by Philip Eil
The Providence Phoenix
November 14, 2012
“THEY SURVEIL. WE HACK.” “THEY BOMB. WE FEED.” “THEY EVICT. WE SHELTER.” “THEY FUCK SHIT UP. WE FIX SHIT UP.”
So reads a chapter from the recently released, Paths Toward Utopia: Graphic Explorations of Everyday Anarchism. The words , which hover between poem and essay, are from Cindy Milstein, an author and activist known for her “Anarchism 101” course at the National Conference for Organized Resistance. The images — soup-kettle steam mingling with bomb smoke, protestors stepping in front of bulldozers — are the work of Providence artist Erik Ruin, whom you might recognize from the AS220 Printshop or his projection-screen accompaniment to the city’s Assembly of Light Choir.
Paths is both a nod to the present and past, Milstein explains in her prologue. The book’s title is an homage to the socialist philosopher Martin Buber’s 1944 tract, Paths In Utopia. But the book’s pages, with references to “levees that break in hurricanes & nuclear plants that melt in earthquakes” and “OCCUPY EVERYTHING” banners, are urgently modern. “From Cairo to Madison, from Athens to New York, from Barcelona to Oakland, on the shoulders of Chiapas, Seattle, and Buenos Aires,” Milstein writes, “we the billions have joyfully, startlingly, raced to the window on history that’s been flung open.”
Ruin’s visuals provide a view through this window to a world where bank vaults are re-stocked with seeds and border walls crumble, where crowds flood into libraries and public parks. Many of these images were painstakingly scratched out in a south Providence home studio through a process involving acetate, ink, and X-ACTO blades. I caught up with Ruin in his studio to talk about the book and whether anarchism can lead to utopia, as the title suggests. The interview has been edited and condensed.
IS THERE A DIFFERENCE BETWEEN “ANARCHISM” AND “ANARCHY”? The standard line you’ll hear from a lot of people who consider themselves anarchists — [and] I do consider myself an anarchist — is that anarchy tends to imply, in most people’s minds, chaos or disorder or a lack of order as its primary condition, whereas anarchism tends to be a more systematic approach to the world that resists hierarchy in all of its forms . . . So it’s resistant to government, but not necessarily resistant to order.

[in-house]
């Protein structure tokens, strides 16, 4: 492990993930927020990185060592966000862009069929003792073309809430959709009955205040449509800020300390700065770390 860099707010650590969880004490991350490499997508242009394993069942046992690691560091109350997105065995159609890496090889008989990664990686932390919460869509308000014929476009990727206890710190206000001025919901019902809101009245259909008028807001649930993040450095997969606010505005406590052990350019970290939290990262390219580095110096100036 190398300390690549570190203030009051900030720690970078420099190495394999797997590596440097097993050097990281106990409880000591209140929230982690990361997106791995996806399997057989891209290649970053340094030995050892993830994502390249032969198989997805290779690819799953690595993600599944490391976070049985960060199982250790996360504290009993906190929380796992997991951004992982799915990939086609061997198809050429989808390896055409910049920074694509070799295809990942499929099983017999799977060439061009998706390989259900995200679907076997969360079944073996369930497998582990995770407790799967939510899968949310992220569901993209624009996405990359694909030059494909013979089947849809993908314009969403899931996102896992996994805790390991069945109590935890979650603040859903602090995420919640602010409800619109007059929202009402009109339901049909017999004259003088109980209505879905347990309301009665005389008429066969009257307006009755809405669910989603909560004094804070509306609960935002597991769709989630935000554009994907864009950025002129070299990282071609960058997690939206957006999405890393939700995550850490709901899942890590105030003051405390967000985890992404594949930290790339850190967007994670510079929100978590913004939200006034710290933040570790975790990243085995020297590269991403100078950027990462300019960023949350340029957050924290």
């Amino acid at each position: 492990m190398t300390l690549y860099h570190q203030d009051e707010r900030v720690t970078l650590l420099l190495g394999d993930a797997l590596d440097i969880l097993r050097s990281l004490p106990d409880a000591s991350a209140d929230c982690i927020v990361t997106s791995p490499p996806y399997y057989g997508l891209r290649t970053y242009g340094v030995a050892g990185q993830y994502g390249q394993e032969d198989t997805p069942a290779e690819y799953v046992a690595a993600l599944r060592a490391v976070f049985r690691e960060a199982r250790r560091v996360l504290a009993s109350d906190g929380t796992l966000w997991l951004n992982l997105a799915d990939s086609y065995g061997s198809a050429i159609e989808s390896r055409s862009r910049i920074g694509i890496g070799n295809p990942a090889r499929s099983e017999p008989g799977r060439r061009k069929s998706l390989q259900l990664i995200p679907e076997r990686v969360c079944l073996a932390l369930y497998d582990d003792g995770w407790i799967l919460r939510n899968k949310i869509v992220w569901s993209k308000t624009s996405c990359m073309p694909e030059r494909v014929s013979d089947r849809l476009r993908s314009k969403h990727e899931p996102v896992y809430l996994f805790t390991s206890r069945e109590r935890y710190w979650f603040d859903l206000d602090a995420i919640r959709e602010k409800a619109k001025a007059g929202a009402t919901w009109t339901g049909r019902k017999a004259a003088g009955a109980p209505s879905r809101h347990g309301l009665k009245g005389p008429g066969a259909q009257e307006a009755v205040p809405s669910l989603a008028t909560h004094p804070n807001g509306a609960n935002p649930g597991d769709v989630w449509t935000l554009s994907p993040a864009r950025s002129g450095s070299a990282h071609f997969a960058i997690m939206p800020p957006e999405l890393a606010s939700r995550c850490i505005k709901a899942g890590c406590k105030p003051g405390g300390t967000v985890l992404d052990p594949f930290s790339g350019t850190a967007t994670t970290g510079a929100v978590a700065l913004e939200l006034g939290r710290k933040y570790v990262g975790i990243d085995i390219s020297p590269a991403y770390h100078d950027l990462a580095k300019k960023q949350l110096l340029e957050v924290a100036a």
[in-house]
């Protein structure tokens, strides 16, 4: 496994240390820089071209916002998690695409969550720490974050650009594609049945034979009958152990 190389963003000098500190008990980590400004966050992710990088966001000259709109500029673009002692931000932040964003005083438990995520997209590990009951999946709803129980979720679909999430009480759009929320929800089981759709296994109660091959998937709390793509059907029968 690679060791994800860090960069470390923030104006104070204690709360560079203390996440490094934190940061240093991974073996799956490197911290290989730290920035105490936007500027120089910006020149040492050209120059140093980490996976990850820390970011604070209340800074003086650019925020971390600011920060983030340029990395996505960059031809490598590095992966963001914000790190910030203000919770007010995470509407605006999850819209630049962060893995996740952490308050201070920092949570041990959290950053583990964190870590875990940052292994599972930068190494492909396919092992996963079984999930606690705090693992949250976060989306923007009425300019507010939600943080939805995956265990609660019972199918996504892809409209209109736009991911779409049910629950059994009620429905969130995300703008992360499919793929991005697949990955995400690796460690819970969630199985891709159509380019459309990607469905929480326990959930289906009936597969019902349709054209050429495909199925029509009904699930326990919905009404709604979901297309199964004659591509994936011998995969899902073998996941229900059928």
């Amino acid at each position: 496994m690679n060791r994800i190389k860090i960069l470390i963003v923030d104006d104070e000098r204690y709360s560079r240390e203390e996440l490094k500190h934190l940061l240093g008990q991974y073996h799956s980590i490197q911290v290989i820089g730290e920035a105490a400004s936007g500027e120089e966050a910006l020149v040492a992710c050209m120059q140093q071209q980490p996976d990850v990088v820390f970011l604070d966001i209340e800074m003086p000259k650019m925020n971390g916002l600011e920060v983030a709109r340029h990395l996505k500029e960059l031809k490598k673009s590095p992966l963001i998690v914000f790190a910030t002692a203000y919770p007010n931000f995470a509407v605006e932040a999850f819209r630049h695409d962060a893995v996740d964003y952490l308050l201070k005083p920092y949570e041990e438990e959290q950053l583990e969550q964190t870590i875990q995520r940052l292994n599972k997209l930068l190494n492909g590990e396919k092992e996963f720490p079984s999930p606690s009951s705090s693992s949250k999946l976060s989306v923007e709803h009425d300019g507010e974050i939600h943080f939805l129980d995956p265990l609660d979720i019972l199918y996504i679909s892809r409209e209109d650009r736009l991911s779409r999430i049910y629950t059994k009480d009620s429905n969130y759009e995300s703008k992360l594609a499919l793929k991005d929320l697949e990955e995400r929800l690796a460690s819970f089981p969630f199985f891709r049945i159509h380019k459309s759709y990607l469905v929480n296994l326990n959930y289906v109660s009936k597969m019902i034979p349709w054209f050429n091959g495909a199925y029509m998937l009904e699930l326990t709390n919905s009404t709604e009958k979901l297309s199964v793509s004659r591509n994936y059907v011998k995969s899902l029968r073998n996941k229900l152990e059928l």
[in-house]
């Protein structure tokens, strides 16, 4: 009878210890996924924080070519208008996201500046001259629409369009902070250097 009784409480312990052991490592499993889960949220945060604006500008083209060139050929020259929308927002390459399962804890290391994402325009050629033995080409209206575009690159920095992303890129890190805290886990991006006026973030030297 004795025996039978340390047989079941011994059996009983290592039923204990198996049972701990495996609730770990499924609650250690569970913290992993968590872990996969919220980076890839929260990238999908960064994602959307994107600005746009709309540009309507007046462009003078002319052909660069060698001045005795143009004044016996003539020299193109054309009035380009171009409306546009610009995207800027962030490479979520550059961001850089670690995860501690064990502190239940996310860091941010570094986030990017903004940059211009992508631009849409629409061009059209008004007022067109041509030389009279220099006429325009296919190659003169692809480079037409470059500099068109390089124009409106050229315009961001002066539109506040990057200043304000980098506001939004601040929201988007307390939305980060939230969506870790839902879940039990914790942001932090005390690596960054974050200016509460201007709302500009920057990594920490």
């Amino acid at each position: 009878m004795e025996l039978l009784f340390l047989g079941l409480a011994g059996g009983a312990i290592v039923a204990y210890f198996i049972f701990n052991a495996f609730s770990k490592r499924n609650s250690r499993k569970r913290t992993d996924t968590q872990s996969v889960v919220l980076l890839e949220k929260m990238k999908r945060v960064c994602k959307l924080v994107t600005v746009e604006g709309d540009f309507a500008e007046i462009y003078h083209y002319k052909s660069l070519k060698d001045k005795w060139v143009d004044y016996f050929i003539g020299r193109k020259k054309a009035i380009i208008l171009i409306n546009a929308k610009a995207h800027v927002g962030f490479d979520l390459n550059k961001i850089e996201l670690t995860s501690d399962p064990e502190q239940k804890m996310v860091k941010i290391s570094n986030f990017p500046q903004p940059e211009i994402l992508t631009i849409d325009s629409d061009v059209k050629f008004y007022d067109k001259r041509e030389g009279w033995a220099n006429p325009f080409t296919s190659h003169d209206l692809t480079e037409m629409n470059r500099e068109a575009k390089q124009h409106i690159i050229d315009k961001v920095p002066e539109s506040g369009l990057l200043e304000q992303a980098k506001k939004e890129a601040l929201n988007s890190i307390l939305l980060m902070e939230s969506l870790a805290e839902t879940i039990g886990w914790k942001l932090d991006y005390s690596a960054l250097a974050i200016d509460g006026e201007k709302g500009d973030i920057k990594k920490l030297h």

CAN YOU TAKE ME THROUGH YOUR VISION OF UTOPIA? No. [Laughs] I mean, I think that’s the definition of “utopia.” It’s “no place.” It’s the thing you’re always moving towards, but never getting. I think that the things that I see as moving there are things that allow people to meet face to face and to have honest discussions about how to move forward as a society, the things that dismantle hierarchical structures of power, particularly structures of abusive power, whether it be racism or gender oppression or capitalism, which is a really big one in our society.
HOW DOES PROVIDENCE STACK UP AS A UTOPIA? IS IT A PLACE WHERE EVERYDAY ANARCHISM IS BEING EXPLORED? I think there is a younger generation of folks, like the Libertalia
folks, who are trying to make things happen in a pretty great way. I support it. I try to come out to things when I can. I do little things for folks here and there, but I don’t feel super plugged in to that. What I feel more plugged into is this sort of DIY arts scene that happens here that I think is a really special place where all these really talented people from really different disciplines and backgrounds and interests, they’re all coming together. I really appreciate how, in form, it’s very experimental. It feels very open in ways that other places don’t.
IS THIS BOOK AN INSTRUCTION MANUAL? What I try to do with images is to form empathic linkages. I’m making this image of this huge crowd of people in Tahrir Square and I’m staring at all these faces for hours and hours as my wrist gradually cramps up and I’m falling in love with these people and I’m deeply engrossed in their lives and feel this deep care for the people I’m depicting in this moment of rebellion.
I’m hoping that that transfers to the viewer and they feel a similar empathy and solidarity with the figures that I depict. I think we live in a very atomized and splintered and alienated and depressing world. And so I’m trying to create these moments, even if it’s a very bleak image, where people are feeling deeply for one another.
I really like [that image] because it gets at, I think, what the core of Tahrir Square was about. It was all of these things happening at the same time. You’ve got your kindergarten. You’ve got your self-organized trash-collection service. And then you have these martyrs’ walls, you have people sleeping on the tanks. And it’s all happening in the same space. There’s all these forms of resistance that are all happening in organic concert with each other. I really like to challenge myself to make things as complex as possible because I think it’s a very complex world and it helps me to understand it — feel at peace with the complexity — when I have this massive, busy image that I’m whittling away at every day.